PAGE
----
Location: Tulsa, Oklahoma, Tonga

Thursday, March 24, 2005

Any more "Froomkins" around?

Some of the smartest people in the United States bear the surname "Froomkin".

Michael Froomkin, a law professor at the University of Miami School of Law, finds time to post intriguing information and commentary on his blog, (subtitled "On the fringes of the public sphere"). I love to amble by his blog whenever I get the chance-- better than a trip to Crawford, Texas, to leave a girl feeling relaxed and ready to return to work.

Today, however, I wish to direct attention to Dan Froomkin, who writes the "White House Briefing" feature for the Washington Post.

Dan Froomkin assembles news from an extensive array of sources, organizes the news with links (when possible) so that his readers have easy access to the sources, and adds lean--and often sharp--comments. He does this just about every day, and usually publishes online by 11:00 a.m. (Eastern) or so. His selections usually seem pretty balanced, BUT...

...sometimes he manages to pull of a big tweak by subtle reference. For instance, yesterday's WHB, titled "When a Background Briefing Is Not Enough", rolled though the meeting in Texas between President Bush, Mexican President Vicente Fox and Canadian Prime Minister Paul Martin; journalists' frustration with the vagueness of White House statements; potential repercussions across the political spectrum over the Schiavo interventions and the "Culture of Life"; the Social Security Lollapalooza tour; and other similar topics.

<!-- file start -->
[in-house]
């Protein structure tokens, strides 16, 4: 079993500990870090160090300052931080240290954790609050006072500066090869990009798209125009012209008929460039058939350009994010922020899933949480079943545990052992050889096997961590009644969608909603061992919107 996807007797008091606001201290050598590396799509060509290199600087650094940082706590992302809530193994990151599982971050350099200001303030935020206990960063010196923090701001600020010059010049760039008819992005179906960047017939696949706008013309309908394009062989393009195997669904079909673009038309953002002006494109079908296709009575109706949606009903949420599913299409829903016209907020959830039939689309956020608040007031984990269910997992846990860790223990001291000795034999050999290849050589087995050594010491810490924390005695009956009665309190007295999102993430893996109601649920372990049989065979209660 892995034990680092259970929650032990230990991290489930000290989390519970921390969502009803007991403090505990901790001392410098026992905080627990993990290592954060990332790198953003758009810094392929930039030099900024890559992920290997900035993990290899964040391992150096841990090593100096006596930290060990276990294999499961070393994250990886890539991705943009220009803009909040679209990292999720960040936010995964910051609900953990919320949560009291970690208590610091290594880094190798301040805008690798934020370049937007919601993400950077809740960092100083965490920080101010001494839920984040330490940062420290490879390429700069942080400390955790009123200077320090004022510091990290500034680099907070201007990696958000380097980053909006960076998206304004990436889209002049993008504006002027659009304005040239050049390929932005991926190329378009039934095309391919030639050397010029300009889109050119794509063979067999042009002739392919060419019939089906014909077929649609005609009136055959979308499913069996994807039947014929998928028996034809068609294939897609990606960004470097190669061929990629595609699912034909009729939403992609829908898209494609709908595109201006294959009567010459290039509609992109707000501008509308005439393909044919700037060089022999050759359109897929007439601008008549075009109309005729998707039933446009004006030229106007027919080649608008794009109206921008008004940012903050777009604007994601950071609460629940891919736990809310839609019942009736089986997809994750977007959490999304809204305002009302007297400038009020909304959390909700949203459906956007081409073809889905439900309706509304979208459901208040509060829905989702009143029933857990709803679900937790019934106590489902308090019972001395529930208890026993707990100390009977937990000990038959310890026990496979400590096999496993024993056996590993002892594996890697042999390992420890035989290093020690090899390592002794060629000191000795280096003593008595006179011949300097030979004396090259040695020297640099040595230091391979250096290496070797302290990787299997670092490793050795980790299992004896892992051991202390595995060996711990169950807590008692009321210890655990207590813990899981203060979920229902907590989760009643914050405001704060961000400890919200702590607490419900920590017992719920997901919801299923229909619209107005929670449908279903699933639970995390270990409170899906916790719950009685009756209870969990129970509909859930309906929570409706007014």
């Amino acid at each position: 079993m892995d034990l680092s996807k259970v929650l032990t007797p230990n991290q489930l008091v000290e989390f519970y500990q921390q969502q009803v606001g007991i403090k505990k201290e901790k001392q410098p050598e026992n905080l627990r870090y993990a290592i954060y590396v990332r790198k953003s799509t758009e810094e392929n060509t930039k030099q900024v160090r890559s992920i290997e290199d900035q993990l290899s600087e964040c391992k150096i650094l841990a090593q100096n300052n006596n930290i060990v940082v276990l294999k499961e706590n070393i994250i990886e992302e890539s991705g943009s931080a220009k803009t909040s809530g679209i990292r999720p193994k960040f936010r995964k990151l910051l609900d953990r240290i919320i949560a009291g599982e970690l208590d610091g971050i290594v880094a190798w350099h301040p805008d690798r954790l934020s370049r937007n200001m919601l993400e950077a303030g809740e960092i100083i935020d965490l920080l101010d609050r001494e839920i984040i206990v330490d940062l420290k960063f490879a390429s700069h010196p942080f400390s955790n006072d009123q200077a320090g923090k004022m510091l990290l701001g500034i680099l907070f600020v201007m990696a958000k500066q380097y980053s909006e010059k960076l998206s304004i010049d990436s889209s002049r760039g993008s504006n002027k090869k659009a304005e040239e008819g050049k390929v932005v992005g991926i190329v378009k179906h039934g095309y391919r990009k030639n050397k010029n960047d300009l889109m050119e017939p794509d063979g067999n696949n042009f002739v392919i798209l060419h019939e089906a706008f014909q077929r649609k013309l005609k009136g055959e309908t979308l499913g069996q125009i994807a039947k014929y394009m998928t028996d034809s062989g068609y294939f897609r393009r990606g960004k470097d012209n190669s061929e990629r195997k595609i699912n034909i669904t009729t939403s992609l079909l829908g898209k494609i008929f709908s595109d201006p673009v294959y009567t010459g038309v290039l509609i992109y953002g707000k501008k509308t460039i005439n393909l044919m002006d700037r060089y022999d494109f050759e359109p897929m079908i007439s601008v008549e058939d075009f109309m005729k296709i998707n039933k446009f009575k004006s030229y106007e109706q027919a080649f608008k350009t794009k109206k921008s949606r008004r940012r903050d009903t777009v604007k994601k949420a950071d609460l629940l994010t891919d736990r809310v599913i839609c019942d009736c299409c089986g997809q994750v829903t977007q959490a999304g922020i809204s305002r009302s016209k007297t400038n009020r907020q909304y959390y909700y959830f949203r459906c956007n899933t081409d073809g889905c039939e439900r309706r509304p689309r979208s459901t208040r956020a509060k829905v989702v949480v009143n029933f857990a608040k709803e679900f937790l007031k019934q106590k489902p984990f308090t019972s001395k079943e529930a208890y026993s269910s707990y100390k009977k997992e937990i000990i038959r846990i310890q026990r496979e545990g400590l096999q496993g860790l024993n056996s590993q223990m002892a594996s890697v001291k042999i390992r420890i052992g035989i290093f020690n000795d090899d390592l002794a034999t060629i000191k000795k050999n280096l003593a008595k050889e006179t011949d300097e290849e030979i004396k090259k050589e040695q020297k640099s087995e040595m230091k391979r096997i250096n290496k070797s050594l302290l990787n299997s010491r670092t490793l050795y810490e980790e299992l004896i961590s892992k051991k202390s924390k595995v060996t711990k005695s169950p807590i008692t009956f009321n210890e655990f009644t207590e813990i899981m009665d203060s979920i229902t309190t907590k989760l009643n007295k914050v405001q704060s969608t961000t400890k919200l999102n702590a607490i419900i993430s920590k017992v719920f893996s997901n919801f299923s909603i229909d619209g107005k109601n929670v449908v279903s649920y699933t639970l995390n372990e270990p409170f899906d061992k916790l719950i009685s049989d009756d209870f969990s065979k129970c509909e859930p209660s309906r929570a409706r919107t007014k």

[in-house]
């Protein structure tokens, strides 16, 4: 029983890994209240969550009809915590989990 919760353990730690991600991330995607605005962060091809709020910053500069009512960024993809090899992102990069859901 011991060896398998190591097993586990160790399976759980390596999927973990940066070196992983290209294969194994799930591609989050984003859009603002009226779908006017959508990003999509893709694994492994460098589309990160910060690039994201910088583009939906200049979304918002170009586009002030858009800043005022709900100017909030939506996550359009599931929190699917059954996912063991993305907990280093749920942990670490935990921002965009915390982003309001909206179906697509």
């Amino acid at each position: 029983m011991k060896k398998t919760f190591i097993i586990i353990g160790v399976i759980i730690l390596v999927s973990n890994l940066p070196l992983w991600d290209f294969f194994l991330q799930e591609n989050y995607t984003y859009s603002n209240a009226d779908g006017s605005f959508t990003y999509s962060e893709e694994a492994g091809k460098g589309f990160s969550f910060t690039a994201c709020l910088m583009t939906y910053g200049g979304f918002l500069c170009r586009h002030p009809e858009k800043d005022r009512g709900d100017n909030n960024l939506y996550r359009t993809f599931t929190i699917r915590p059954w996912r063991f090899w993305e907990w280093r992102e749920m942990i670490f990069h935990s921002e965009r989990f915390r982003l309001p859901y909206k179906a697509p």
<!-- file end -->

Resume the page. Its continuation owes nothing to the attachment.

Very near the end Froomkin inserted this item:

Bush's Roots

Blogger Holden is turning out to be even more obsessive about poring over Bush's remarks than I am.

Holden noticed this Bush comment from Albuquerque, talking about going back to Crawford: "I like to get home. I like to remember -- to go back to my roots, where I was from."

Holden then provides a photographic overview of where Bush is really from. Hint: It ain't Crawford.

So, of course, Froomkin's curious readers click on the link to find see what Holden has found. Surprise! There's a lot more at that link than just a "a photographic overview". Holden's post at First Draft, titled "Four Corners Baboon-a-palooza", shows pictures of New Haven, Midland, and Houston, and then anchors the photo series by nailing Bush to a couple of truths found lurking near (but not in) his statements.

Dan Froomkin spoke few words, but I'm giving him-- and Holden-- a big shout-out!